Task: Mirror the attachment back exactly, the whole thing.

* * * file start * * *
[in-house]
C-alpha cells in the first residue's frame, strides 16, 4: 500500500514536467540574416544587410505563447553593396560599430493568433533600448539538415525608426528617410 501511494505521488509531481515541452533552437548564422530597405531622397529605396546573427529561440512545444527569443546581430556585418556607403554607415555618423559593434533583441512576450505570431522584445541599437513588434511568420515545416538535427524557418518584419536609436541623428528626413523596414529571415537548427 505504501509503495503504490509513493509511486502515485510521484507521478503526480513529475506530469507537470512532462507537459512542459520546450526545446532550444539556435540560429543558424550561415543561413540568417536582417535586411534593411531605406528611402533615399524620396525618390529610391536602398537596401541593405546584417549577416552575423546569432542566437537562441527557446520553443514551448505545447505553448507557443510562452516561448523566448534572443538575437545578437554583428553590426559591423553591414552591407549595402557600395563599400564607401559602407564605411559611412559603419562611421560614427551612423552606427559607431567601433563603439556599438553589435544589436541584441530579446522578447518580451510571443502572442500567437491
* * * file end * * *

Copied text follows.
[in-house]
C-alpha cells in the first residue's frame, strides 16, 4: 500500500514536467540574416544587410505563447553593396560599430493568433533600448539538415525608426528617410 501511494505521488509531481515541452533552437548564422530597405531622397529605396546573427529561440512545444527569443546581430556585418556607403554607415555618423559593434533583441512576450505570431522584445541599437513588434511568420515545416538535427524557418518584419536609436541623428528626413523596414529571415537548427 505504501509503495503504490509513493509511486502515485510521484507521478503526480513529475506530469507537470512532462507537459512542459520546450526545446532550444539556435540560429543558424550561415543561413540568417536582417535586411534593411531605406528611402533615399524620396525618390529610391536602398537596401541593405546584417549577416552575423546569432542566437537562441527557446520553443514551448505545447505553448507557443510562452516561448523566448534572443538575437545578437554583428553590426559591423553591414552591407549595402557600395563599400564607401559602407564605411559611412559603419562611421560614427551612423552606427559607431567601433563603439556599438553589435544589436541584441530579446522578447518580451510571443502572442500567437491